Millions of miles of cables now knit together the modern world, crossing and looping the globe so that a word whispered anywhere can be heard everywhere at once. This summer marks the sesquicentennial of the first strand to stitch the Old World to the New — the first transatlantic cable.
The first-ever city-to-city telegraph message was transmitted from Washington, D.C. to Baltimore, Maryland in 1844. One decade later, in 1854, Cyrus West Field, an American who made a fortune in the paper business, began planning to lay a telegraph cable across the ocean floor from Newfoundland to Ireland. With a combination of private and government support, and with the advice of several scientific luminaries — including William Thomson, the great British physicist remembered as Lord Kelvin — Field arranged to have two warships adapted to carry and let out miles of cable. The first attempt, in 1857, failed after the cable twice broke. A second attempt, in the summer of 1858, succeeded despite more breaks, and the first telegraph message across the submarine cable was sent on August 5, 1858 — a simple message from one ship to another announcing that the cable was complete.
The event was hailed with excitement on both sides of the ocean. On August 16, 1858, Queen Victoria and President James Buchanan exchanged congratulatory messages, and a few days later, Cyrus Field told an admiring Massachusetts crowd that he hoped the cable would “remain forever and ever to bear the messages of ‘Peace on earth and Good Will toward men.’”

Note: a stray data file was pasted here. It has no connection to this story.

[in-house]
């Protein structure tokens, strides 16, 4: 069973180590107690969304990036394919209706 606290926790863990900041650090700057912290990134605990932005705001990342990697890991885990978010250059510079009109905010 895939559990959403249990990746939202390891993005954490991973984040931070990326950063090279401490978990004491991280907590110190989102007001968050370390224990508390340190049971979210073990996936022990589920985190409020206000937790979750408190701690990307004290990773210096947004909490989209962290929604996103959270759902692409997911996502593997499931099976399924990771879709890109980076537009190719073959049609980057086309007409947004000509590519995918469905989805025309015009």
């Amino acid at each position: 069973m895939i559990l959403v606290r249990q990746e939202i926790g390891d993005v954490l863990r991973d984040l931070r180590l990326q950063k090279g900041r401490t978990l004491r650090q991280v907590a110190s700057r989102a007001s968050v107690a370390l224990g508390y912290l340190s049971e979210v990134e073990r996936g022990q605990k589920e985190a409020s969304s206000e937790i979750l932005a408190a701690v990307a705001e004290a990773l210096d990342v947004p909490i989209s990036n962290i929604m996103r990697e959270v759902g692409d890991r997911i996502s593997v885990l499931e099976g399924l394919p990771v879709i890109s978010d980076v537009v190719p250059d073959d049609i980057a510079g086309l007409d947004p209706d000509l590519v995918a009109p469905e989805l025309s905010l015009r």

While that first cable did not last forever — it failed just a month after it was finished — it proved that instantaneous transatlantic communication was possible. A permanent connection was established 1866; a half-century later, radio signals were zipping across the Atlantic; a half-century after that, they were bouncing off satellites in space.
Around the same time Cyrus Field began planning his grand project, Henry David Thoreau wrote in Walden that “We are in great haste to construct a magnetic telegraph from Maine to Texas; but Maine and Texas, it may be, have nothing important to communicate…. We are eager to tunnel under the Atlantic and bring the old world some weeks nearer to the new; but perchance the first news that will leak through into the broad, flapping American ear will be that the Princess Adelaide has the whooping cough.” Critics of the modern mass media culture made possible by the vast network of wires might consider Thoreau’s derisive pessimism prescient, but it is worth remembering that our knit-together world makes possible not just frivolity, but fellowship; not just entertainment, but enlightenment; not just global fear and terror, but peace and good will toward men.
The First Stitch